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The Man Who Let Her Get Away

Stories You Missed - Ruth's Kinsmen-Redeemer

Ruth 4:1-6, CEV

1In the meanwhile, Boaz had gone to the meeting place at the town gate and was sitting there when the other close relative came by. So Boaz invited him to come over and sit down, and he did. Then Boaz got ten of the town leaders and also asked them to sit down. After they had sat down, he said to the man:

Naomi has come back from Moab and is selling the land that belonged to her husband Elimelech. I am telling you about this, since you are his closest relative and have the right to buy the property. If you want it, you can buy it now. These ten men and the others standing here can be witnesses. But if you don’t want the property, let me know, because I am next in line.

The man replied, “I will buy it!”

“If you do buy it from Naomi,” Boaz told him, “you must also marry Ruth. Then if you have a son by her, the property will stay in the family of Ruth’s first husband.”

The man answered, “If that’s the case, I don’t want to buy it! That would make problems with the property I already own. You may buy it yourself, because I cannot.”


The Man Who Let Her Get Away

There’s this book in the Old Testament called Ruth – many of you know the story.

It’s the story of an Israelite family – dad, mom and two growing sons. The family leave Israel during a famine and head to the land of Moab where they settle as refugees. They abandon the land of Israel. They abandon their lives as God’s people. But in my experience you have to be pretty desperate to become a refugee. I’m sure that was just as much the case for them back then as it would be in our world today.

While they’re in Moab the dad dies. Eventually the two sons get married. Then both of the sons die about ten years later. They leave their wives childless and their mother a widow with no sons to take care of her.

It’s utter devastation for the three women.

Eventually, two of them return: the mom – Naomi – and one of the daughters-in-law – Ruth. But now the question is, how to survive?


Enter in the concept of a ‘kinsmen-redeemer’. It’s from way back in the early laws of the Israelites. In it, if a man dies without a son, someone else can marry his wife and have children with her. The land would be his for a generation, but the first son that the couple had together would inherit the original man’s land. This would mean that he could carry on the original family line, which was really important back in the day.

So the best way for Ruth and Naomi to survive is to find a ‘kinsmen-redeemer’. But it’s a big ask. Marry a childless woman? Take on the burden of caring for her and her mother-in-law in the hope of getting something from land that hasn’t been farmed in years? And then complicate things by having to raise a child who is essentially someone else’s only to have to give the land you’ve worked so hard to bring back to the point of profitability to this child when he becomes a man?

When asked of the man at the city gates he says, ‘no thanks’. He says, ‘it’s not worth the hassle’. He says, ‘there are way too many strings attached there for me to want in on that gig!’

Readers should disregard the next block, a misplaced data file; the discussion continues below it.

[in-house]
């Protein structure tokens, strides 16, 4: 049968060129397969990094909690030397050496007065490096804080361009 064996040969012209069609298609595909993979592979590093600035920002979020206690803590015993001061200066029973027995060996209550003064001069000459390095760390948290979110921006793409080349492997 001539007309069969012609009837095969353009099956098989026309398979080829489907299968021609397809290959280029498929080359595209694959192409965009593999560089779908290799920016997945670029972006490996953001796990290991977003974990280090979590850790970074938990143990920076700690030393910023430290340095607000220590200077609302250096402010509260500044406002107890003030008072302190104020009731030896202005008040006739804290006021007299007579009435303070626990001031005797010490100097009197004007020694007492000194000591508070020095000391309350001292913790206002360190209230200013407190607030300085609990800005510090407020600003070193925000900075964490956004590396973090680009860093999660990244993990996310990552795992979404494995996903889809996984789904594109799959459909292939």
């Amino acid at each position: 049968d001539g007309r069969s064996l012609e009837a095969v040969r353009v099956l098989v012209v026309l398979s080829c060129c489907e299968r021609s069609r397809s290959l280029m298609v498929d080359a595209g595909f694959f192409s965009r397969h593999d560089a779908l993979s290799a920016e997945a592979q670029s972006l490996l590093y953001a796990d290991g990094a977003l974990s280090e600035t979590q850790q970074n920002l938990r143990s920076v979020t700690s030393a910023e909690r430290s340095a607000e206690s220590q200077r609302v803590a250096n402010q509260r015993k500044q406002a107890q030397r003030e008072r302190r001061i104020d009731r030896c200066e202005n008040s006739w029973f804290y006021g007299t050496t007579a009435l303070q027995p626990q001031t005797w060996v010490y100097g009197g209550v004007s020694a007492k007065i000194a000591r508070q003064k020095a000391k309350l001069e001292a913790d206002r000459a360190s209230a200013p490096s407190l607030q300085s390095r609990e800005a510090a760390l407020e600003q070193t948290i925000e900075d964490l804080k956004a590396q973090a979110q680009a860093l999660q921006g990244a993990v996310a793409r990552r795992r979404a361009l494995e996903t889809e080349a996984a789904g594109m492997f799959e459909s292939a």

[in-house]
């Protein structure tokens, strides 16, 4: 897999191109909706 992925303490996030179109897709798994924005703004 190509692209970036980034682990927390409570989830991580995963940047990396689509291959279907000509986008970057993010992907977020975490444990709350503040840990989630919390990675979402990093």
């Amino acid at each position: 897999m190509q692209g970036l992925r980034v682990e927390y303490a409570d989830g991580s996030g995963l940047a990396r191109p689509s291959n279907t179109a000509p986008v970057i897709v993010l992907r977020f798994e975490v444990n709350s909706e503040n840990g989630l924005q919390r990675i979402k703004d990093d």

So he walks away.

But Why?

I wonder whether it’s because her father-in-law left Israel? Whether it’s because her first husband left her childless? Whether it’s because she’s a refugee – a foreigner – who grew up worshipping other gods? Maybe it’s because he has a wife already who would be jealous? Or because of her age? Or maybe there’s just an awful lot of gossip in the town about her and he doesn’t want to be part of it?

Regardless, what he doesn’t know is that Ruth is going to give birth to a son named Obed, who will give birth to a son named Jesse, who will give birth to a son named David, who will be one of the greatest kings Israel ever has and from whom Jesus will eventually be descended.

What he doesn’t know is that God is going to bless the faithfulness of this foreign widow so that she is remembered throughout history.

What he doesn’t know is that he is going to miss out on God’s faithfulness and blessing in his own life because it’s just ‘too much’ to say yes to.



Reflection Questions:

  1. What people, relationships or opportunities is God bringing into your life at the moment?
  2. Which ones do you feel excited by?
  3. Which ones are leaving you nervous – making you feel that they’re ‘too much’?
  4. What would it look like for you to take some time this week to ask God whether God’s presence would be enough to make it possible for you to say yes?
  5. The man in the story may have seen barriers such as culture, language, status, wealth or religious background as things that would make this relationship complicated. What barriers do you see when you look at the people, relationships or opportunities in front of you at the moment?
  6. What would it look like to ask God to show you how to love across those barriers?

This summer we are looking at ‘stories you missed’ in the Bible. Feel free to check out the other stories in the series here.

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